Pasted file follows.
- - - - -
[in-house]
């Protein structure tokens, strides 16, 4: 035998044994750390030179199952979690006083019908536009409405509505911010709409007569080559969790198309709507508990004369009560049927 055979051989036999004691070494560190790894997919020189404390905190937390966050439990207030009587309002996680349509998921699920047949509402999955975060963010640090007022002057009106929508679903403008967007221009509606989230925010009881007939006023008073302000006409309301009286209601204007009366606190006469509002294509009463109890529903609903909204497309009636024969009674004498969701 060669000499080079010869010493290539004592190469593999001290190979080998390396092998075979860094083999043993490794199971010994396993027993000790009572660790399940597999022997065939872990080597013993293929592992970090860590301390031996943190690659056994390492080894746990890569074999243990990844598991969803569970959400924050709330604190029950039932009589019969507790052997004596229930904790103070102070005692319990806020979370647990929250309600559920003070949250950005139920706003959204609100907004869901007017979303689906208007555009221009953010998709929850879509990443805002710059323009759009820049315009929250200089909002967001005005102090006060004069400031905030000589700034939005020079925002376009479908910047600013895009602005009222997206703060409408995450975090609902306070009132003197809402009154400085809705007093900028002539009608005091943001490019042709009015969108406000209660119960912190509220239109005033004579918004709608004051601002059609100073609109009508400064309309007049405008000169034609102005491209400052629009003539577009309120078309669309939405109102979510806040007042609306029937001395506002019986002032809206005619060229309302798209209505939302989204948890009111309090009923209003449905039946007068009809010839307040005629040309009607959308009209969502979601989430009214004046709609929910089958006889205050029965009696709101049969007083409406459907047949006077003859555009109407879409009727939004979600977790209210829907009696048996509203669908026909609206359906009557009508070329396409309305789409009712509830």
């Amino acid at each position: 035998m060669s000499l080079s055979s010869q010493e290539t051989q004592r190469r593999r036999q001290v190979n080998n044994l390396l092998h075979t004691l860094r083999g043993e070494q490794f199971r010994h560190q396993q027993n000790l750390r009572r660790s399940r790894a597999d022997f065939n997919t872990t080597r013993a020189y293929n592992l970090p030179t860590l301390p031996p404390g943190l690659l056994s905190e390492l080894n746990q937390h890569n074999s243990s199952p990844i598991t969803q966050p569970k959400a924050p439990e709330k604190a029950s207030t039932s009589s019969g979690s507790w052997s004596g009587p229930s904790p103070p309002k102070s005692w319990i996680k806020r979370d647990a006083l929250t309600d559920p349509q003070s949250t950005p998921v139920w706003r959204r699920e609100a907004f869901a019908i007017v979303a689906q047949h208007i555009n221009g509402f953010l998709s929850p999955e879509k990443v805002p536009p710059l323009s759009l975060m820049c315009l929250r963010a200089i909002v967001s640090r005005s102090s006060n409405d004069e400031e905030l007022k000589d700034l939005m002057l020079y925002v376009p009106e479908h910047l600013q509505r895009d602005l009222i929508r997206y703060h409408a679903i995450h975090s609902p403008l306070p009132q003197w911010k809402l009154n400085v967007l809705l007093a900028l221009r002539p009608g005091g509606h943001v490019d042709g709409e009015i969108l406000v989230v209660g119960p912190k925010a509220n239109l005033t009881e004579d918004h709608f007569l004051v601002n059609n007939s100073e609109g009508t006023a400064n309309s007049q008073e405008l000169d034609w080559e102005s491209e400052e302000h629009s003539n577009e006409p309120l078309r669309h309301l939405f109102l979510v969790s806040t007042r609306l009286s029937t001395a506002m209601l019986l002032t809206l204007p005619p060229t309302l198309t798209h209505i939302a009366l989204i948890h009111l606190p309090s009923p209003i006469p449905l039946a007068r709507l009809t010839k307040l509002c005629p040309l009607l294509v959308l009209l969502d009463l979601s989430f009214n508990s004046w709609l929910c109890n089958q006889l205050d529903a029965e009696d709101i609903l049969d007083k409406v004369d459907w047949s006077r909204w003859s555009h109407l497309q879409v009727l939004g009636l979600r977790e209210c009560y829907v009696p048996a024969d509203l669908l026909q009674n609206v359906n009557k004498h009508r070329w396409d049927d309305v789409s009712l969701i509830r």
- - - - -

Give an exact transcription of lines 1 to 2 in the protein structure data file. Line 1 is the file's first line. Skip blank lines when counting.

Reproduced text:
[in-house]
């Protein structure tokens, strides 16, 4: 035998044994750390030179199952979690006083019908536009409405509505911010709409007569080559969790198309709507508990004369009560049927 055979051989036999004691070494560190790894997919020189404390905190937390966050439990207030009587309002996680349509998921699920047949509402999955975060963010640090007022002057009106929508679903403008967007221009509606989230925010009881007939006023008073302000006409309301009286209601204007009366606190006469509002294509009463109890529903609903909204497309009636024969009674004498969701 060669000499080079010869010493290539004592190469593999001290190979080998390396092998075979860094083999043993490794199971010994396993027993000790009572660790399940597999022997065939872990080597013993293929592992970090860590301390031996943190690659056994390492080894746990890569074999243990990844598991969803569970959400924050709330604190029950039932009589019969507790052997004596229930904790103070102070005692319990806020979370647990929250309600559920003070949250950005139920706003959204609100907004869901007017979303689906208007555009221009953010998709929850879509990443805002710059323009759009820049315009929250200089909002967001005005102090006060004069400031905030000589700034939005020079925002376009479908910047600013895009602005009222997206703060409408995450975090609902306070009132003197809402009154400085809705007093900028002539009608005091943001490019042709009015969108406000209660119960912190509220239109005033004579918004709608004051601002059609100073609109009508400064309309007049405008000169034609102005491209400052629009003539577009309120078309669309939405109102979510806040007042609306029937001395506002019986002032809206005619060229309302798209209505939302989204948890009111309090009923209003449905039946007068009809010839307040005629040309009607959308009209969502979601989430009214004046709609929910089958006889205050029965009696709101049969007083409406459907047949006077003859555009109407879409009727939004979600977790209210829907009696048996509203669908026909609206359906009557009508070329396409309305789409009712509830």